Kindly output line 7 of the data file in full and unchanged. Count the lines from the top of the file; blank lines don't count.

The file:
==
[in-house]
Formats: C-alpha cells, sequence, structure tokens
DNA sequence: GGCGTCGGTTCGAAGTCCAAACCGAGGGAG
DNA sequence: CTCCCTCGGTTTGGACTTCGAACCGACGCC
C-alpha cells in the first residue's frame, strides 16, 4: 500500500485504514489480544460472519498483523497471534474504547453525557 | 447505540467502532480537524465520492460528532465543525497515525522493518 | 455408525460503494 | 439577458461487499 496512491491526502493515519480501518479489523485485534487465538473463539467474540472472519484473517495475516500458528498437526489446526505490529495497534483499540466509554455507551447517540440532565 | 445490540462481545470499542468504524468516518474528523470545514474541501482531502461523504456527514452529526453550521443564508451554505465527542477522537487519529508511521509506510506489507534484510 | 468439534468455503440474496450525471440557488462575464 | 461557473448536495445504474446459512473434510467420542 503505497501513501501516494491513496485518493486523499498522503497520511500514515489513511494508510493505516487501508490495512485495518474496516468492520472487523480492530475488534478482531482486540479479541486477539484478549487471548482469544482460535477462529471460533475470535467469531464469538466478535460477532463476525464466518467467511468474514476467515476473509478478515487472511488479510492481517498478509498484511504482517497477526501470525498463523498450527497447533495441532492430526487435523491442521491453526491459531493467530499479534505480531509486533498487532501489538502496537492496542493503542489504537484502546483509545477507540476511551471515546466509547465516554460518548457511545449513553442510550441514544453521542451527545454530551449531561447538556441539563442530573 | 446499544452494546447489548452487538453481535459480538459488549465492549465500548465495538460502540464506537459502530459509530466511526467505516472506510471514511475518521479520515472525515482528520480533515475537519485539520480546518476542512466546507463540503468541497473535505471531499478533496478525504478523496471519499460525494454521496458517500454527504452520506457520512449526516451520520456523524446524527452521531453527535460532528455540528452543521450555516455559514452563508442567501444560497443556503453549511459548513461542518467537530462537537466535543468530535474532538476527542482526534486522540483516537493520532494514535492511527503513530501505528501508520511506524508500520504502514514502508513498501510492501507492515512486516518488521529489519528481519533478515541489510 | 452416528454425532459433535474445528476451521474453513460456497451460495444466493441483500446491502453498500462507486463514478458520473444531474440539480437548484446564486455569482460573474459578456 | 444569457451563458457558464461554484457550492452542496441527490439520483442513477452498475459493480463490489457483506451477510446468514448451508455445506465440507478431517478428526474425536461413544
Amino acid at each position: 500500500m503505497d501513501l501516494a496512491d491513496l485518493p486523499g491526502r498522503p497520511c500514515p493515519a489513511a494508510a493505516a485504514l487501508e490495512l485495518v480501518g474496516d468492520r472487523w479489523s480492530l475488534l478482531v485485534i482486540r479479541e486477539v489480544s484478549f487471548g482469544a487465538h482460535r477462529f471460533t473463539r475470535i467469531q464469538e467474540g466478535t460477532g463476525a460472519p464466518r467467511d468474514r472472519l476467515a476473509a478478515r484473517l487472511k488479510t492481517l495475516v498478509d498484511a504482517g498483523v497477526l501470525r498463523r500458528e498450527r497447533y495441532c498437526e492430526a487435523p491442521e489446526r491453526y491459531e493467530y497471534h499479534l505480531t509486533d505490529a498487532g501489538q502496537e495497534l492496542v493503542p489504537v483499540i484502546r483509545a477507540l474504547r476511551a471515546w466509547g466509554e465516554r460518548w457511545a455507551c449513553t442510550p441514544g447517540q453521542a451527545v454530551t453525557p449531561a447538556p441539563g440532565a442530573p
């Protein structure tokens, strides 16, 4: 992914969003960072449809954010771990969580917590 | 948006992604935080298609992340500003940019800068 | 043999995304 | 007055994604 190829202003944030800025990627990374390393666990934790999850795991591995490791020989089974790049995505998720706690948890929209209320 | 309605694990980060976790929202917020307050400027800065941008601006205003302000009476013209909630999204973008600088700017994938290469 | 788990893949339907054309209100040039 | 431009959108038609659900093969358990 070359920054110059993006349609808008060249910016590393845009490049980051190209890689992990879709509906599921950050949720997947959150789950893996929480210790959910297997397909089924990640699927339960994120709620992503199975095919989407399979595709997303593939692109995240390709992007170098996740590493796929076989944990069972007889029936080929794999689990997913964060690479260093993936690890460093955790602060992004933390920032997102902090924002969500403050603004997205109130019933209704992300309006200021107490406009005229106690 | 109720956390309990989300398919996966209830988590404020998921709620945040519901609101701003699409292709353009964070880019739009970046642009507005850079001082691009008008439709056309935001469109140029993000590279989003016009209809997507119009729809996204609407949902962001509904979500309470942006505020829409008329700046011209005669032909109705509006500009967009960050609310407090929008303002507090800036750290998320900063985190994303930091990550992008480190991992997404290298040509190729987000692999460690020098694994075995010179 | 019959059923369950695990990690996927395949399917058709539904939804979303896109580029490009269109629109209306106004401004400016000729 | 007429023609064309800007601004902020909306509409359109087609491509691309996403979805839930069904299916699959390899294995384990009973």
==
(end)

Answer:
């Protein structure tokens, strides 16, 4: 992914969003960072449809954010771990969580917590 | 948006992604935080298609992340500003940019800068 | 043999995304 | 007055994604 190829202003944030800025990627990374390393666990934790999850795991591995490791020989089974790049995505998720706690948890929209209320 | 309605694990980060976790929202917020307050400027800065941008601006205003302000009476013209909630999204973008600088700017994938290469 | 788990893949339907054309209100040039 | 431009959108038609659900093969358990 070359920054110059993006349609808008060249910016590393845009490049980051190209890689992990879709509906599921950050949720997947959150789950893996929480210790959910297997397909089924990640699927339960994120709620992503199975095919989407399979595709997303593939692109995240390709992007170098996740590493796929076989944990069972007889029936080929794999689990997913964060690479260093993936690890460093955790602060992004933390920032997102902090924002969500403050603004997205109130019933209704992300309006200021107490406009005229106690 | 109720956390309990989300398919996966209830988590404020998921709620945040519901609101701003699409292709353009964070880019739009970046642009507005850079001082691009008008439709056309935001469109140029993000590279989003016009209809997507119009729809996204609407949902962001509904979500309470942006505020829409008329700046011209005669032909109705509006500009967009960050609310407090929008303002507090800036750290998320900063985190994303930091990550992008480190991992997404290298040509190729987000692999460690020098694994075995010179 | 019959059923369950695990990690996927395949399917058709539904939804979303896109580029490009269109629109209306106004401004400016000729 | 007429023609064309800007601004902020909306509409359109087609491509691309996403979805839930069904299916699959390899294995384990009973």